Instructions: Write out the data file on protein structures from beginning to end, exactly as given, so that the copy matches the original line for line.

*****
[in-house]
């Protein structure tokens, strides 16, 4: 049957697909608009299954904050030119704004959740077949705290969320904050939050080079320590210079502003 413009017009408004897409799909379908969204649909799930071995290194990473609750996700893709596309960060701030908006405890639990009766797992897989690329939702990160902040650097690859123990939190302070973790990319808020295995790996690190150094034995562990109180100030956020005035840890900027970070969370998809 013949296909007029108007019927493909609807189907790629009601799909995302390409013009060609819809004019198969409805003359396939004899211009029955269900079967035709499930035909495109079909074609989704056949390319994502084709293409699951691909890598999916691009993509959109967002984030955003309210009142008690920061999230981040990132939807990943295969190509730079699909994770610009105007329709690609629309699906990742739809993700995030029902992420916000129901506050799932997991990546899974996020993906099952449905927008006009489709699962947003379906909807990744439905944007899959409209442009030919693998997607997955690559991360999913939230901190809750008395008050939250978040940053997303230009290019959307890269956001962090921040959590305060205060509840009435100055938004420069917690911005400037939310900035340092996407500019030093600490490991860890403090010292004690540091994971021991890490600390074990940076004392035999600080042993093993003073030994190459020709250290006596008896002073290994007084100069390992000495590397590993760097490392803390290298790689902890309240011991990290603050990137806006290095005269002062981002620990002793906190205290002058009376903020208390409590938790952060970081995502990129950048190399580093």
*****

[in-house]
């Protein structure tokens, strides 16, 4: 049957697909608009299954904050030119704004959740077949705290969320904050939050080079320590210079502003 413009017009408004897409799909379908969204649909799930071995290194990473609750996700893709596309960060701030908006405890639990009766797992897989690329939702990160902040650097690859123990939190302070973790990319808020295995790996690190150094034995562990109180100030956020005035840890900027970070969370998809 013949296909007029108007019927493909609807189907790629009601799909995302390409013009060609819809004019198969409805003359396939004899211009029955269900079967035709499930035909495109079909074609989704056949390319994502084709293409699951691909890598999916691009993509959109967002984030955003309210009142008690920061999230981040990132939807990943295969190509730079699909994770610009105007329709690609629309699906990742739809993700995030029902992420916000129901506050799932997991990546899974996020993906099952449905927008006009489709699962947003379906909807990744439905944007899959409209442009030919693998997607997955690559991360999913939230901190809750008395008050939250978040940053997303230009290019959307890269956001962090921040959590305060205060509840009435100055938004420069917690911005400037939310900035340092996407500019030093600490490991860890403090010292004690540091994971021991890490600390074990940076004392035999600080042993093993003073030994190459020709250290006596008896002073290994007084100069390992000495590397590993760097490392803390290298790689902890309240011991990290603050990137806006290095005269002062981002620990002793906190205290002058009376903020208390409590938790952060970081995502990129950048190399580093």